What often holds us back is lack of self-awareness. So we move from place to place, from person to person, from job to job, only to find ourselves with the same grievances.
Jose Marti y Perez, a 19th century Cuban writer, philosopher and revolutionary, once noted, “To change masters is not to be free.” He was talking about political freedom. But the thought also applies to personal life. Without self-knowledge, we remain prisoners of our own prejudices.
Can you be free if you don’t know yourself? Can you be free if you don’t understand others? Can you be free if what others think of you becomes more important than what you think of yourself?
Can you be free if you are easily fooled, when you can’t tell the difference between goodwill and false affection? It has been said that ignorance is bliss, but can an ignorant person be free or is the blissful person, rather, a prisoner of his own ignorance? Without real knowledge we remain imprisoned by our own past, prisoners of our own childhood.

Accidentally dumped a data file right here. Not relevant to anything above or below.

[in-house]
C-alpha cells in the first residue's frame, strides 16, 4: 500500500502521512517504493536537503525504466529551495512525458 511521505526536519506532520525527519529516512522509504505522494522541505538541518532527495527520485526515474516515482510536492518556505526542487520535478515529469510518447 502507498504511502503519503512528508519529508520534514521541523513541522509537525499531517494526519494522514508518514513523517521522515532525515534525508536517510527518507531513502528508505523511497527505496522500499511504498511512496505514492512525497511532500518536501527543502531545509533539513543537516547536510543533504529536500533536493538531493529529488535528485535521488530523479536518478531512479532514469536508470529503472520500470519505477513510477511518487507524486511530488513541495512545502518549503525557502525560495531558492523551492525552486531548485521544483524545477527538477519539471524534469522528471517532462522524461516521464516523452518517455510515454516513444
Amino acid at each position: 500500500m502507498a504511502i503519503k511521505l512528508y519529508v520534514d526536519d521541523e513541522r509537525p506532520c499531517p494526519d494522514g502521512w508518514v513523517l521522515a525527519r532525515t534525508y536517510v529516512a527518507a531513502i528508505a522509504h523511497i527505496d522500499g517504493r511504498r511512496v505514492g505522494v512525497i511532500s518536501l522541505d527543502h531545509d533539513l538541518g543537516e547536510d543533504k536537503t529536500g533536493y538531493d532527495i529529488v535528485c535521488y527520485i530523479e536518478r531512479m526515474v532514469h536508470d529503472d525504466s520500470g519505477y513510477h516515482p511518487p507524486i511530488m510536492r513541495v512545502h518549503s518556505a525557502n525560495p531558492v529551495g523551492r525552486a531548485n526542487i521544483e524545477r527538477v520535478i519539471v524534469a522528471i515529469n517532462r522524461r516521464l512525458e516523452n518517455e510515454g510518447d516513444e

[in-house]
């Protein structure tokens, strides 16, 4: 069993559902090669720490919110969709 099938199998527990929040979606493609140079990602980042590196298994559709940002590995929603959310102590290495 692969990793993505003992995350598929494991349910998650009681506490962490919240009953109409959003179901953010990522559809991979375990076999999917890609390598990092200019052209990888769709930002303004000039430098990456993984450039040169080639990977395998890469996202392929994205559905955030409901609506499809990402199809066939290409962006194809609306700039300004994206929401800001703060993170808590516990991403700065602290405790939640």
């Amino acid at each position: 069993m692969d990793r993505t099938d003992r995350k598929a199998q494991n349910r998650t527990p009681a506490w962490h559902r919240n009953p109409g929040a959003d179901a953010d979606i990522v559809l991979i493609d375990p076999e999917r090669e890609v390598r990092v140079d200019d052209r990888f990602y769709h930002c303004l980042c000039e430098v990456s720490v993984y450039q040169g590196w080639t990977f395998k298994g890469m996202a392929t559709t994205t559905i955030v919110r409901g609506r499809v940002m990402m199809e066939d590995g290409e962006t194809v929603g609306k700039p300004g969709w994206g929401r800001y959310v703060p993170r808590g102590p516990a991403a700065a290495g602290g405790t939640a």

To be emancipated is to be free from a past that places its hand on your shoulder and says, “You can go no further; you can do no better.”
Many live enchained by thoughtless customs, meaningless rituals or the mindless acceptance of things as they appear to be. Many live under the heavy weight of the carelessness of teachers, the taunting of other children or the cruelty of parents.